Once the conflict is resolved, Natasha says goodbye to Matt and moves on.

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Natasha – “Matthew Murdock, please find a way to be happy.  It makes me happy when you’re happy.”

Matt – “You too.”

Natasha – “You know what?”

Matt – “What?”

Natasha – “Next week you’ll be lying in bed…and all of a sudden it’ll dawn on you…You should have slept with me when you had the chance.”

This is a cute way to end but it also reveals something else important about Natasha.  “It makes me happy when you’re happy.”  Here is this woman who’s whole life is lying, deception, danger, and combat.  She is surrounded by so much darkness.  She is so broken…but she finds happiness when those she loves are happy.  And THAT says a lot about Natasha Romanoff.  Happiness may be out of her reach but she wants it for those she loves.


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Their goodbye is one of my favorite exchanges of dialogue in any comic ever. And Natasha delivers THE BEST exit line EVER. Every time I read it I love t

Richard K. Morgan picks up Natasha’s story next in six issues apiece for Black Widow (Vol. 3) and Black Widow: The Things They Say About her.  I…don’t’ care for these stories.  They were part of the Marvel Knights Imprint (a series of comics that were intentionally written to deal with “more mature themes”[1] in “edgier” stories that were “more grim and grittier” as well as more violent[2]) and it certainly delivered a darker (yet terribly immature) tone.

Morgan does create one facet of her character we see reflected in the MCU.  In issue #5, Natasha finds Lyudmila Antonovna Kudrin, the “mother” of the Red Room applicants.  When Natasha asks her why Stefanya Melnikova (another Red Room graduate) would be taking “system suppressant” that weakens her “repair and immune functions,” a dark truth comes to light.  When Natasha tells her Melnikova was pregnant, the pieces come together. 

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Photo Credit – Marvel Comics

Lyudmila – “We rewired you all biochemically, gave you ramped up immune and cell repair systems.  All the Black Widows have it.  Your wounds heal four, maybe five times as fast as a normal human’s would.  You hardly get sick, you don’t age as fast…your hair doesn’t fall out.  You skin can take wind and sun without…”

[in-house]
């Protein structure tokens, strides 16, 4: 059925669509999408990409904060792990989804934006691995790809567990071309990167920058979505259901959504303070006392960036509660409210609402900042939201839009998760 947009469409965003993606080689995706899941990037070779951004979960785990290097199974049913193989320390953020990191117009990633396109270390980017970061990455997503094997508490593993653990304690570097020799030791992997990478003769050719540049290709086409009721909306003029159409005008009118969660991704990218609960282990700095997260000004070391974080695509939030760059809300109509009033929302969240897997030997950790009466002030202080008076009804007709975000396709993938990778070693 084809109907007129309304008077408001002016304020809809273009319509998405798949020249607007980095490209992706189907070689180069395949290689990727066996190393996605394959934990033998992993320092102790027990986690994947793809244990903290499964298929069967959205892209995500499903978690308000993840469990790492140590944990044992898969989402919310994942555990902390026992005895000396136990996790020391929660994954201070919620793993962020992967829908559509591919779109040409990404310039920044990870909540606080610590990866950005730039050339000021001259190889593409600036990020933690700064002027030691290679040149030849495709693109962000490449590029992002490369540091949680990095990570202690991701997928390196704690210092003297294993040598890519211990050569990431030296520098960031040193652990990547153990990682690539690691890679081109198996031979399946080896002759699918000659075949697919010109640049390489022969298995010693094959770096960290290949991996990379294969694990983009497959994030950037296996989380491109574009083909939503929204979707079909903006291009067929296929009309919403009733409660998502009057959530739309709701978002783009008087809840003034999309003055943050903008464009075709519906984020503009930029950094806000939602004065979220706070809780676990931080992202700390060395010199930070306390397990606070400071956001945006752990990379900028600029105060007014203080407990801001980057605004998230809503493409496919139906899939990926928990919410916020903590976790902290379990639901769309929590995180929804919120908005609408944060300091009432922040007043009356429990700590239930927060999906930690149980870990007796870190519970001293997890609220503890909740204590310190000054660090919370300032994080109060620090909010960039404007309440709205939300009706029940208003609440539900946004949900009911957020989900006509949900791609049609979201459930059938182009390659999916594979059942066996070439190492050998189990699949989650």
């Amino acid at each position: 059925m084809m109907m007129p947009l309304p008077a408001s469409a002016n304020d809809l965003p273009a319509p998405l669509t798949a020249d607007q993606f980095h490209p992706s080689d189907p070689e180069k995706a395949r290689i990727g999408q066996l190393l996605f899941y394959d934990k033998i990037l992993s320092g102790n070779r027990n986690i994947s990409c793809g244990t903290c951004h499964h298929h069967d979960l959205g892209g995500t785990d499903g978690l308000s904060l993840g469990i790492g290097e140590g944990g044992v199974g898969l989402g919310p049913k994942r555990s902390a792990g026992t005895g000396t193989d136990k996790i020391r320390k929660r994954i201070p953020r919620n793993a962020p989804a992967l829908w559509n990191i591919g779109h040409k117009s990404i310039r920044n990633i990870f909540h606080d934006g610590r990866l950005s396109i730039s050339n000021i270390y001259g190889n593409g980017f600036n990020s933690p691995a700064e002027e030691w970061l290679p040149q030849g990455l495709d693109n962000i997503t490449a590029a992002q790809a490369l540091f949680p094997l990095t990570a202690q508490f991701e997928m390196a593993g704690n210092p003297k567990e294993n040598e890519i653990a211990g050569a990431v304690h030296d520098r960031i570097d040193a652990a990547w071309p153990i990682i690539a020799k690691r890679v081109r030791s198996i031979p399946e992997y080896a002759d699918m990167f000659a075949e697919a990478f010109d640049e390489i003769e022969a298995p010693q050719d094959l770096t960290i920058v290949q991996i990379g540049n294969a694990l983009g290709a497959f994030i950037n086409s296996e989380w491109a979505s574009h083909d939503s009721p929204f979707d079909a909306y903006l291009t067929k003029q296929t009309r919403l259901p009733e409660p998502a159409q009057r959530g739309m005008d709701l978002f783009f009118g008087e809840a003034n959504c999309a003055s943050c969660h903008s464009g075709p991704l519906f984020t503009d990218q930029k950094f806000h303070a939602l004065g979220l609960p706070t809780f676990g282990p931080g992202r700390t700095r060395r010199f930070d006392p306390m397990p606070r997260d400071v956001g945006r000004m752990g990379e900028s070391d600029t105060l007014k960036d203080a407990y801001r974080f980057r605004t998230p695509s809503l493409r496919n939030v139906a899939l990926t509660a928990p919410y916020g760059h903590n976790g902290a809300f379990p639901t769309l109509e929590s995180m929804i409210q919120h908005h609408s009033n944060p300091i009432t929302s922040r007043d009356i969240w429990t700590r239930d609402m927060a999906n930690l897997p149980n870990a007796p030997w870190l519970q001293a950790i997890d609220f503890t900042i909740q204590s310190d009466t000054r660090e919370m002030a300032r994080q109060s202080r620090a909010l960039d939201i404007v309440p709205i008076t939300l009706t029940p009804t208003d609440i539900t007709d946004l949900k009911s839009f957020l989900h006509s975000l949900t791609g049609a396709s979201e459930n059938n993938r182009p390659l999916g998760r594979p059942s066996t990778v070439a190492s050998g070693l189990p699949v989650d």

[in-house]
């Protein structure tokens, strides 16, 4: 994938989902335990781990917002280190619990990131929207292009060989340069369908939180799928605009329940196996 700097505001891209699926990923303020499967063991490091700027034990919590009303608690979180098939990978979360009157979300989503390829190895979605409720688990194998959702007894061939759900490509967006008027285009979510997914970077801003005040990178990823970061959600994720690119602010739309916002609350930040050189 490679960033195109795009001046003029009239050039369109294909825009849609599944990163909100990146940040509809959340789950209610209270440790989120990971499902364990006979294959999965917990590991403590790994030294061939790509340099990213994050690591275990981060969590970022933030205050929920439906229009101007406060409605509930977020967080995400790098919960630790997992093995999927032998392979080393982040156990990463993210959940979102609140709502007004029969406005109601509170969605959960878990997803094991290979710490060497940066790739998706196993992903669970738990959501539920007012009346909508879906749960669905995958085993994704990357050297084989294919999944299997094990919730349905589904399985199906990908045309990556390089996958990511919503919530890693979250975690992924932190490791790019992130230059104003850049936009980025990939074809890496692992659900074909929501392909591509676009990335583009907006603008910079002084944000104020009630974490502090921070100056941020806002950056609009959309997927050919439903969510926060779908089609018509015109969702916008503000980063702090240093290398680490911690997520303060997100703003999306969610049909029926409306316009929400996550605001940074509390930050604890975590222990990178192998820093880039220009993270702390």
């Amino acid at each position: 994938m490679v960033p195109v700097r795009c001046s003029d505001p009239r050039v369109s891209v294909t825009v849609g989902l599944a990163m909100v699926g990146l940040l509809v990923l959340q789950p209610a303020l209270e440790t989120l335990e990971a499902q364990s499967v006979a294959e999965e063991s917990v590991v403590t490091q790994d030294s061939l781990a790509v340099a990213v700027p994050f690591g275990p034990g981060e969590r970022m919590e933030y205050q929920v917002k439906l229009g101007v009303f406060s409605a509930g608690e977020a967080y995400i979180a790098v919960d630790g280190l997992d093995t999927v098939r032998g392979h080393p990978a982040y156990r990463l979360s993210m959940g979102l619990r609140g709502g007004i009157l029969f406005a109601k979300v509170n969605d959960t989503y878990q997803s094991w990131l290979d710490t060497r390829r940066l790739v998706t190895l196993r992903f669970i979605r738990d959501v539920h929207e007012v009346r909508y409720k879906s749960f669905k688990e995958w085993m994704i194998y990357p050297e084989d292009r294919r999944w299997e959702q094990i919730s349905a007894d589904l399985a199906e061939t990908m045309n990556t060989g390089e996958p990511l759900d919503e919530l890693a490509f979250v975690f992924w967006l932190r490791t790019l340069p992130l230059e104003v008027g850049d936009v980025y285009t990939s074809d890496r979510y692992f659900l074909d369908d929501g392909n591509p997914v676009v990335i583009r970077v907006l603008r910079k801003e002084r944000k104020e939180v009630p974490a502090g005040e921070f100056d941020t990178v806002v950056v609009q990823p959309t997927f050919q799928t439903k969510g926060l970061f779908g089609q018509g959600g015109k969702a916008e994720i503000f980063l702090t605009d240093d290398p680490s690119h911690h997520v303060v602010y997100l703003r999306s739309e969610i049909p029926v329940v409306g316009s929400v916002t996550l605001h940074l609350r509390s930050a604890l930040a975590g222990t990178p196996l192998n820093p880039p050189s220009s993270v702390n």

Natasha – “Lyudmila, what the hell has this got to do with Stefanya being pregnant?”

Lyudmila – “Natasha, pregnancy is an illness, a weakening.  The fetus grossly distorts your body’s functions at a physical and a biochemical level.  It sucks as much nourishment from the mother as it possibly can.  It even runs hostile biochemistry that tries to turn you into a diabetic, to force up your blood sugar by suppressing insulin production.  The systems we built into you will recognize all of this as an attack, and respond accordingly.”

Natasha – “You mean…”

Lyudmila – “Yes.  Miscarriage.  Automatic.  As a failsafe.  No Black Widow can ever have a child.  I’m sorry, Natasha, it…the Black Widow program…we wanted warriors, not mothers.”

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Photo Credit – Marvel Comics

Morgan provides a detailed explanation about what was revealed in 1990’s The Uncanny X-Men #268 – how Natasha, like Captain America and Wolverine, ages so slowly.  We also see where the forced sterilization plot point from Age of Ultron comes from yet here it is far harsher, far darker.  In the film, the Red Room performed a surgery leaving the Black Widows sterilized.  In the comics, the key to their healing and aging is also what forces a miscarriage.  This seems like a deeper violation, too.

If I’m being honest, it feels like Richard Morgan tried to write an “adult” Black Widow story but didn’t know what makes an adult story.  All he did was add lots of sex, violence, misogyny, and masochism throughout.  The stories came to feel uncomfortable at first and insulting as it went on.  I’d recommend anyone who isn’t looking for an embarrassingly underdeveloped adolescent vision of “mature” stories to pass on these.  In his service of faux-adulthood, he also made Natasha cold, cruel, and unrepentant.  She seemed to not just embrace but revel in the darkness that flowed in her wake.  The character I’ve come to know over almost 200 comics felt completely lost here.  If Greyson best understands who Natasha Romanoff is, I’d argue Richard Morgan understands her the least.  I’ll not read these again.

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This is 1,000,000% the look they go for with Black Widow in the MCU. / Photo Credit – Marvel Comics

But then comes Ed Brubaker’s Captain America and we find the comics I’d say are most single-handedly responsible for inspiring the Natasha Romanoff Scarlett Johansson gives us in the MCU.  In addition to the feel of her character, these issues give us the Black Widow look most familiar in the MCU as well.  She has her hair cut into a short, wavy bob and dons a black jumpsuit lacking the ‘70s gold and embellishments.  In Captain America (Vol. 5) #29-36, it’s the wake of the First Superhuman Civil War.  Tony Stark is acting Director of S.H.I.E.L.D. and Bucky Barnes is trying to find the men responsible for assassinating Steve Rogers.  Sam Wilson/Falcon and Sharon Carter are trying to do the same while Natasha, in S.H.I.E.L.D. spy mode, is tasked with bringing Bucky in.